Monthly Archives: November 2009

589 – Da Boss • 04


It’s the third installment of Dear DM! Enjoy, and don’t forget to post more questions below!

Dear DM

@Simon: Dear DM, hello i am only 12

can you tell what is happy belly?

why was violat sittign on bunker lap with no cloths one it not comfrtabl a coupl of pages bak?

who is orctongue is it endiku secret identiy?

Dear Simon,

When two grown-ups love each other very much, they go into their bedroom at night and draw smiley faces on each others’ tummies with magic markers. That’s a happy belly. Well, that and an orgasm. Ask your mom.

Violet’s clothes were eaten by tigers and her chairs were all out at the laundry.

Orctongue is the superhero, Enkidu is the secret identity. Although when you think about it, Enkidu isn’t keeping it a secret when he yells out that he is Orctongue, so in any case it isn’t a very effective secret identity. Obviously he should have been wearing glasses.

By the way, you should be spending less time reading webcomics and more time at school. Seriously. Twelve year olds do NOT write like that.

@A Cousin: Dear DM, I liked Violet better when her boobs were hanging out. Can you please address this vitally important issue?

Dear A Cousin,

What are you, a commie? Right-thinkin’ Amuricans know to be scared of boobies hangin’ out all over the place. I think I smell some french fries comin’ offa this here question! Is that right… Frenchie? Amuricans eat Freedom Fries, get fat, and are ashamed of themselves and their boobies, the way GOD intended!

So… yeah, I’ll get on that.

@Alan: Dear DM, When I am assuming the honorable mantle of DM, my players consistently get hung up on some part of a description that I merely added as a side detail to a main description. This results in quite long (And unprepared for) side quests.

Other than outright telling the players not to do this, or using NPCs to tell characters not to do this, I am not sure what to do.

Dear Alan,

There are many different ways to handle this one, and a lot depends on your players. If you think the direct approach might help, just tell them, “This is not the adventure. The adventure is the thing you actually came here for”. If they persist, then wrap the game there, and tell them you’ll have a new adventure next week based on the slightly less red-colored stone they found on the side of the road amongst all the other slightly more red-colored ones.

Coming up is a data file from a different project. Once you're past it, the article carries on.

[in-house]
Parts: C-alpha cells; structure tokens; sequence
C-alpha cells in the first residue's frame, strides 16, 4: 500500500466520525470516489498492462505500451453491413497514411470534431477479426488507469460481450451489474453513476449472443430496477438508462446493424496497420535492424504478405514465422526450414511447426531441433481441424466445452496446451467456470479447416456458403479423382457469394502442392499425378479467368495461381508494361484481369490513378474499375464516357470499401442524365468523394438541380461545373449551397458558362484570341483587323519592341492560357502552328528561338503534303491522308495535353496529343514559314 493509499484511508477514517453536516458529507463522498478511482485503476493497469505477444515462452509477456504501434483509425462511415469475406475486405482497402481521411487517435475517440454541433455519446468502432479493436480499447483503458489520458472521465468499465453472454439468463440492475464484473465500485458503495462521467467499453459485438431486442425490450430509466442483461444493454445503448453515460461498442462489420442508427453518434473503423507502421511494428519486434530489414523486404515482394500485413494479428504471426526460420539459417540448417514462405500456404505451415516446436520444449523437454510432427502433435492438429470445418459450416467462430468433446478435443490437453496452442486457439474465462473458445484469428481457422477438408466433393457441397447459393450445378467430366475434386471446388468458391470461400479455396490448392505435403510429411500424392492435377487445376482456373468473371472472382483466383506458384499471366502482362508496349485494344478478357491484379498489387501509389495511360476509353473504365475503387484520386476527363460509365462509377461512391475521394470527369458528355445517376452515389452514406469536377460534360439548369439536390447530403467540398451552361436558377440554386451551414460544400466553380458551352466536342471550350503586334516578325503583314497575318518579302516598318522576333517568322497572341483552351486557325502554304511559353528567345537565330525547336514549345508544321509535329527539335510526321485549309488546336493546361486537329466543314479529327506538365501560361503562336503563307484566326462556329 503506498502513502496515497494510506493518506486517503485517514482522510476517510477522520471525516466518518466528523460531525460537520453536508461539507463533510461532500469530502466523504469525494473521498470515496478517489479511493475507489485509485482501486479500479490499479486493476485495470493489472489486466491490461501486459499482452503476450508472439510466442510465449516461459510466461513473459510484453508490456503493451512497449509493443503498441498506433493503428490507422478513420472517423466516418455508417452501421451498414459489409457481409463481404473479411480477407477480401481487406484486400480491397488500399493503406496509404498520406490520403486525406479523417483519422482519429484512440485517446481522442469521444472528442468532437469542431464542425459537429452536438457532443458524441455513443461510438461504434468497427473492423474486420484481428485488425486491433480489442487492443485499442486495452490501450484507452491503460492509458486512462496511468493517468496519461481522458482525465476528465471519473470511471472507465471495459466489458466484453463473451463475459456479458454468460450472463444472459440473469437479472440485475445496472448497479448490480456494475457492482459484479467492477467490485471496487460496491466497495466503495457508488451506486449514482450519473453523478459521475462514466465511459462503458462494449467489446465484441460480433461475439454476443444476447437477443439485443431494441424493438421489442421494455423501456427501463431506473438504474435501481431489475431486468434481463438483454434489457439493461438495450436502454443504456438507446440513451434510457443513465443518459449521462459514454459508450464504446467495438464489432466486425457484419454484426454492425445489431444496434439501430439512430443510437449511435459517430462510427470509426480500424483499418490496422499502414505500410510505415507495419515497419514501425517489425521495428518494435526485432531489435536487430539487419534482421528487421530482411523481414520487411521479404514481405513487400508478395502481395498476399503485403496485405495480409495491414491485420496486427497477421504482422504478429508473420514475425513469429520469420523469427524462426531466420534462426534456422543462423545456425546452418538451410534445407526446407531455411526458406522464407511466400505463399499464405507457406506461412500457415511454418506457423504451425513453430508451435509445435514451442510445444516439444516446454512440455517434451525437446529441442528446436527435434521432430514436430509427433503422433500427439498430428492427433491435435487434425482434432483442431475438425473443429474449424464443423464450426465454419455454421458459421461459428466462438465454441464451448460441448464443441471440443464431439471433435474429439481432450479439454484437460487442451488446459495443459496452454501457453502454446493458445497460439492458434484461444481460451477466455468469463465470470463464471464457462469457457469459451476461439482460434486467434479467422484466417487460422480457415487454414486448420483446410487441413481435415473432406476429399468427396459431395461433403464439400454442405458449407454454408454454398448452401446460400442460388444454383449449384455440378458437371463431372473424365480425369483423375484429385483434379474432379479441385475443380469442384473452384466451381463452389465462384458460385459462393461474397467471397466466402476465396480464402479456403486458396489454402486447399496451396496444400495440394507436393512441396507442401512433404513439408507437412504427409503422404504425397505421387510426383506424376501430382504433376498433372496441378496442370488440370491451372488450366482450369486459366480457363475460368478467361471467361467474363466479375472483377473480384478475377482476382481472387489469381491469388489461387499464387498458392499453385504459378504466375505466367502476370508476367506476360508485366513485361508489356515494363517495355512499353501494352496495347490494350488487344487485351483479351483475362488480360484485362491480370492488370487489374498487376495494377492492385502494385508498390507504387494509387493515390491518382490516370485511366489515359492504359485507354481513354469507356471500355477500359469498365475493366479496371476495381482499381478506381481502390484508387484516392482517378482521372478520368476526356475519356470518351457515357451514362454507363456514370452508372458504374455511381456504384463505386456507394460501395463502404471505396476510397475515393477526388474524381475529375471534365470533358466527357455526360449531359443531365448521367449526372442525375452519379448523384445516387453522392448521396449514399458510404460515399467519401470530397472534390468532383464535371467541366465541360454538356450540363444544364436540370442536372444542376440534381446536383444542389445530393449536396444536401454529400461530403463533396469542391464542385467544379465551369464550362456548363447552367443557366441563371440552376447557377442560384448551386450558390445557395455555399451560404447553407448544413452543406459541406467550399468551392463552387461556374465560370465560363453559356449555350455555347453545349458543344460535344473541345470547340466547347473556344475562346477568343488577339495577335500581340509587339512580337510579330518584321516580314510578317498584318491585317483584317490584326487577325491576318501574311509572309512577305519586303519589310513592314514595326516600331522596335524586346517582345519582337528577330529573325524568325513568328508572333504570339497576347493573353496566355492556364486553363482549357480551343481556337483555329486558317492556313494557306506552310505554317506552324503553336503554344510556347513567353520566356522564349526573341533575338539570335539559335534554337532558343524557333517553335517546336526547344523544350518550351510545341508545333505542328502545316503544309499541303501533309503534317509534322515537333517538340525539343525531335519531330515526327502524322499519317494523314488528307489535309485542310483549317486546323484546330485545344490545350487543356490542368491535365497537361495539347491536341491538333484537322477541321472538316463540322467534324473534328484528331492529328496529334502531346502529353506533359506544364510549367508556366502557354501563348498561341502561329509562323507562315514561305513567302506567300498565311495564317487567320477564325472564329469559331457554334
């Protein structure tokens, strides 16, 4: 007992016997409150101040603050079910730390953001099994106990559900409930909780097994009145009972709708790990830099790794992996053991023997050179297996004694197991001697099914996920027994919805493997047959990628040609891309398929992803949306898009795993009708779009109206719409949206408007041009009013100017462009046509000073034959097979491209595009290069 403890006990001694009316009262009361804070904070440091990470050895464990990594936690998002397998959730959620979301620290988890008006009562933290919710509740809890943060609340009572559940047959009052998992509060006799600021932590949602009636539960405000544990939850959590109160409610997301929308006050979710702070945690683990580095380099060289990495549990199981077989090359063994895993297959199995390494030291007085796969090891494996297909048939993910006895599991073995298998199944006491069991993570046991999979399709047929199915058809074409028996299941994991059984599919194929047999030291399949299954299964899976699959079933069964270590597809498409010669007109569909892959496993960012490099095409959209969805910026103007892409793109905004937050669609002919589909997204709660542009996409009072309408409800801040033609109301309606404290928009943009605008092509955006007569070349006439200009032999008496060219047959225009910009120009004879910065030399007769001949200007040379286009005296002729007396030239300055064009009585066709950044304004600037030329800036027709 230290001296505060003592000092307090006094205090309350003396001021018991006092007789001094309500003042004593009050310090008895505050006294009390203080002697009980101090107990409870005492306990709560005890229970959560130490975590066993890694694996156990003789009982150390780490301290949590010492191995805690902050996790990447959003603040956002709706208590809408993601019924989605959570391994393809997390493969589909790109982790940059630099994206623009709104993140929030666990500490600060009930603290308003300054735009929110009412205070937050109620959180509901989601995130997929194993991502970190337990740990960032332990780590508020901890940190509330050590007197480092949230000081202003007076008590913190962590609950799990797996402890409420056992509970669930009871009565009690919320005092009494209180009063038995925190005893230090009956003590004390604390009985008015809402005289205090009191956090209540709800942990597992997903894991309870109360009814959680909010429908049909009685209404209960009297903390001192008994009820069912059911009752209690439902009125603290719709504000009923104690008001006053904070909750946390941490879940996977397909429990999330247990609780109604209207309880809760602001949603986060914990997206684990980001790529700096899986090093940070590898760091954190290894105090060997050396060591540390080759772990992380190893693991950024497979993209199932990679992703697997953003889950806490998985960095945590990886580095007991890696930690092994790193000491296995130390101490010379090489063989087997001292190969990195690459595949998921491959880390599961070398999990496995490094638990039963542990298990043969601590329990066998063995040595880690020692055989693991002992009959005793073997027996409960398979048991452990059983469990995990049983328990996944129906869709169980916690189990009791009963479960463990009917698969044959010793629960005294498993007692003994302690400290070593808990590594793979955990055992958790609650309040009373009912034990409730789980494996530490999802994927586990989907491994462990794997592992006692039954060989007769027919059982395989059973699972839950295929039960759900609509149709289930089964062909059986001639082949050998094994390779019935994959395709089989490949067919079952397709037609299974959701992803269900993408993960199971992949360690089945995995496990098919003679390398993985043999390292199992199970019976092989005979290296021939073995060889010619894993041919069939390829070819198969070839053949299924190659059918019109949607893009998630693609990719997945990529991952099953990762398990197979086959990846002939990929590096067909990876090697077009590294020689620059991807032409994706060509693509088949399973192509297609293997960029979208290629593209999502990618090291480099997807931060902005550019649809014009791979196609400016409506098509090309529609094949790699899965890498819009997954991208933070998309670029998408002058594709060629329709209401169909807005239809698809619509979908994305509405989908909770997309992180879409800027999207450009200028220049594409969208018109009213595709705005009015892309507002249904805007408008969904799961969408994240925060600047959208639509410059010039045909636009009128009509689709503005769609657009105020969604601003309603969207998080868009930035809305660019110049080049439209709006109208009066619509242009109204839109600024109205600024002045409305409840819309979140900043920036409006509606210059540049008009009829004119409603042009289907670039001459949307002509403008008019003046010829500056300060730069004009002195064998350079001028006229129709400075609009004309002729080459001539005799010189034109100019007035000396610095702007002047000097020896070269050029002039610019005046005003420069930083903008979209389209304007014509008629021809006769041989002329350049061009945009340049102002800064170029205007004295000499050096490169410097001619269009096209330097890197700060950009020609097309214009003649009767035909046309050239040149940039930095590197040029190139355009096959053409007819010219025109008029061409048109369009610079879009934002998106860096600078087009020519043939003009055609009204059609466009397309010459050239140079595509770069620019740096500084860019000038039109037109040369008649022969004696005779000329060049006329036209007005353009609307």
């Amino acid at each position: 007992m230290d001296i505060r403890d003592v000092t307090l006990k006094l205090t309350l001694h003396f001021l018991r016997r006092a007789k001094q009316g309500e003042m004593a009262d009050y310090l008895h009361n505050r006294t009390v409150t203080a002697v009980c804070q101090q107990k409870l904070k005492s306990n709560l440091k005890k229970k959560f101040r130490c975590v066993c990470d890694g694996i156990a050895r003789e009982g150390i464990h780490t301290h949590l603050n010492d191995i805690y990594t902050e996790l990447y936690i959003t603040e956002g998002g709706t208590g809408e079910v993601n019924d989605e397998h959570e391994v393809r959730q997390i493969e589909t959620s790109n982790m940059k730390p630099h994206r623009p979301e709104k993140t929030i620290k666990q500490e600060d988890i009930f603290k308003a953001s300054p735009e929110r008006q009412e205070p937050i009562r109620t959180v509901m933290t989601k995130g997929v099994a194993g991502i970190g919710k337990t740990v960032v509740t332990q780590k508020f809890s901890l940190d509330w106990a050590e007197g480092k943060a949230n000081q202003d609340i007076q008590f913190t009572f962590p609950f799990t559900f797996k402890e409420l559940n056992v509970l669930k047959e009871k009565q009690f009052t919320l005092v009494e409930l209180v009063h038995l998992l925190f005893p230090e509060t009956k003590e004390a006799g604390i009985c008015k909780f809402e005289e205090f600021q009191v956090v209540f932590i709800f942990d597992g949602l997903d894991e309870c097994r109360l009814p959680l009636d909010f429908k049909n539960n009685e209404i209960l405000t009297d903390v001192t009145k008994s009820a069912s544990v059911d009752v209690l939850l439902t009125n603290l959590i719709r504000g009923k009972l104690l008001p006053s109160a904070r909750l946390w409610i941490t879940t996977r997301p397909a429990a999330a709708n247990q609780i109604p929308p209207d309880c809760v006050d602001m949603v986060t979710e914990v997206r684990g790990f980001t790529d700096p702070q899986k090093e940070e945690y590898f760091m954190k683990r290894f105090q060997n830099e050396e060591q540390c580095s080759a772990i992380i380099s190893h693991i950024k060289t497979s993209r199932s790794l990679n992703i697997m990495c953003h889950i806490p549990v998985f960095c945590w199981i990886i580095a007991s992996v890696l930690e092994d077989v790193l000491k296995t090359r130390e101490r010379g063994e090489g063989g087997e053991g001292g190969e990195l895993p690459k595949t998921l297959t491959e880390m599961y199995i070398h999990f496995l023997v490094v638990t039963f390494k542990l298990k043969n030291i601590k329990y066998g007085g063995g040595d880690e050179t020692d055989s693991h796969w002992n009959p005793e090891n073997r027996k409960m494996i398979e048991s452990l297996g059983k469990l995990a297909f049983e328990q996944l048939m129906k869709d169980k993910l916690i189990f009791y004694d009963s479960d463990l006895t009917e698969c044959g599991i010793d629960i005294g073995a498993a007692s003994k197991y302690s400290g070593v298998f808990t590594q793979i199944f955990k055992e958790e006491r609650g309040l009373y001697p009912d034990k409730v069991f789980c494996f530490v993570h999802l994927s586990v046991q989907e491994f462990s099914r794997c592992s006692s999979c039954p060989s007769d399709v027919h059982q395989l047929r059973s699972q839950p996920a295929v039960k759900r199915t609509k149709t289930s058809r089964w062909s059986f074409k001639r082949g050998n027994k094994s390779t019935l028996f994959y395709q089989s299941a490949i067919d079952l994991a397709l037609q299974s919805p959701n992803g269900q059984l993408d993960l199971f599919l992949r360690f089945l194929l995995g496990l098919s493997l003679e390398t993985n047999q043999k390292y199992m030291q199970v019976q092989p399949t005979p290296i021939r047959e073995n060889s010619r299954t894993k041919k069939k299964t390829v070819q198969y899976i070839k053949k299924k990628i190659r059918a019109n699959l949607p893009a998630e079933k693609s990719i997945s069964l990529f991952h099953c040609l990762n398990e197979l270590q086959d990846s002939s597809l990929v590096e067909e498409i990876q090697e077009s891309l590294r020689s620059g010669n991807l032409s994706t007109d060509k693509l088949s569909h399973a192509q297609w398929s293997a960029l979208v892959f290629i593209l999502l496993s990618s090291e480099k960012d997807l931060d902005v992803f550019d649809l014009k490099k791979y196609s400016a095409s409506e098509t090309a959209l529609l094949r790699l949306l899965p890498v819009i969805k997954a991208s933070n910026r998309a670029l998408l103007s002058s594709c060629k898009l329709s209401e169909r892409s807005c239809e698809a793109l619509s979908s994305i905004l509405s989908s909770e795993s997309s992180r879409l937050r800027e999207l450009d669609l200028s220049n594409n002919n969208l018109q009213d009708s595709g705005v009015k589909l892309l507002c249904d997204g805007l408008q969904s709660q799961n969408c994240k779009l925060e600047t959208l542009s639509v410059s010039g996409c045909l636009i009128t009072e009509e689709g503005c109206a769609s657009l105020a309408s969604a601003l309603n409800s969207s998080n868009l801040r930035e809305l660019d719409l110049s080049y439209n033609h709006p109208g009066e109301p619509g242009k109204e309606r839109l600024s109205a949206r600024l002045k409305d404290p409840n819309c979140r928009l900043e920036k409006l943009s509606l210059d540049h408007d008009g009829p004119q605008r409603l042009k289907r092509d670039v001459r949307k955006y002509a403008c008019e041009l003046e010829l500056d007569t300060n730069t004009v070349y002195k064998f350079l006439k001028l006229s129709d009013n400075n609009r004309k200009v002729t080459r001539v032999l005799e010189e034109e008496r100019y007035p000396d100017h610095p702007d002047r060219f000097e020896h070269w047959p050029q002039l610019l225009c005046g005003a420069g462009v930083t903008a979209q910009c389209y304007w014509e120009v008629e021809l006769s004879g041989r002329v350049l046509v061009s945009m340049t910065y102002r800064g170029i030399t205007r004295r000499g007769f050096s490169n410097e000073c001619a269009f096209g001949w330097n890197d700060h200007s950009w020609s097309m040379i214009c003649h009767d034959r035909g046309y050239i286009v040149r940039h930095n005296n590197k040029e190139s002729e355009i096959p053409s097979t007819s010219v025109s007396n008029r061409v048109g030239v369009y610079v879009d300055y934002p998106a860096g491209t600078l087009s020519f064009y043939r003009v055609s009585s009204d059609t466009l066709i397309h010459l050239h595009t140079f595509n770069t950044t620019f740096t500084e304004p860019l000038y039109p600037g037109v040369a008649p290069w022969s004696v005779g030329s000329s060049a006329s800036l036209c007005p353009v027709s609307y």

Other, less game-intrusive ways include the “All Roads Lead to Doom” strategy, wherein you turn each distraction they find into a “clue” which takes them back into the adventure. “Looking at the slightly less red-colored stone you found on the side of the road amongst all the other slightly more red-colored ones, you recall that the evil Earl Bad Nose of Skullduggershire likes to suck on reddish-colored rocks! He has passed this way!” Another way is the “Dragon of a Different Color” tactic, which is almost the same as All Roads, except it allows the players to feel like rebels. With this one, you allow the players their tangent, and send them on the same adventure you’ve already prepared, you just change all the names so they get to think they’re doing something different. “Abandoning your search for the evil Earl Bad Nose of Skullduggershire, you take a moment to look at the slightly less red-colored stone you found on the side of the road amongst all the other slightly more red-colored ones. Suddenly you see another. And another beyond that. After a short time following the trail, you realize that they lead straight to the keep of the evil Baron Mean Ear of Rapscallionville!”

@Jesse: Dear DM, If a Titan is beat down to 1 HP, and a rouge hits it with a slingstone for 1 HP of damage- does the comparatively miniscule slingstone actually kill the Titan? Or should the DM look at the rouge and say “you gotta be joking”?

Dear Jesse,

I don’t have any rouges in my game, though there is a nice mascara that hardly runs at all when my players make me cry…

I would say that this is a question of perspective and imagination, and gives you an excellent opportunity to stretch your storytelling skills. To begin, a rogue doesn’t just walk up and whack the titan’s last hit point off of his forehead, instead the intrepid ne’er-do-well Jimmy Two-Fingers fires an incredibly well-placed bullet at the titanic engine of malice… perhaps the best shot of his career… striking it so precisely, and with exactly the correct amount of force, that the murderous creature is felled with the sound of a toppled redwood, to lie twitching, staring uncomprehendingly at the sky as his life’s blood leaks from his nose and mouth.

Kinda depends on whether you want the rogue to be the joke or the hero.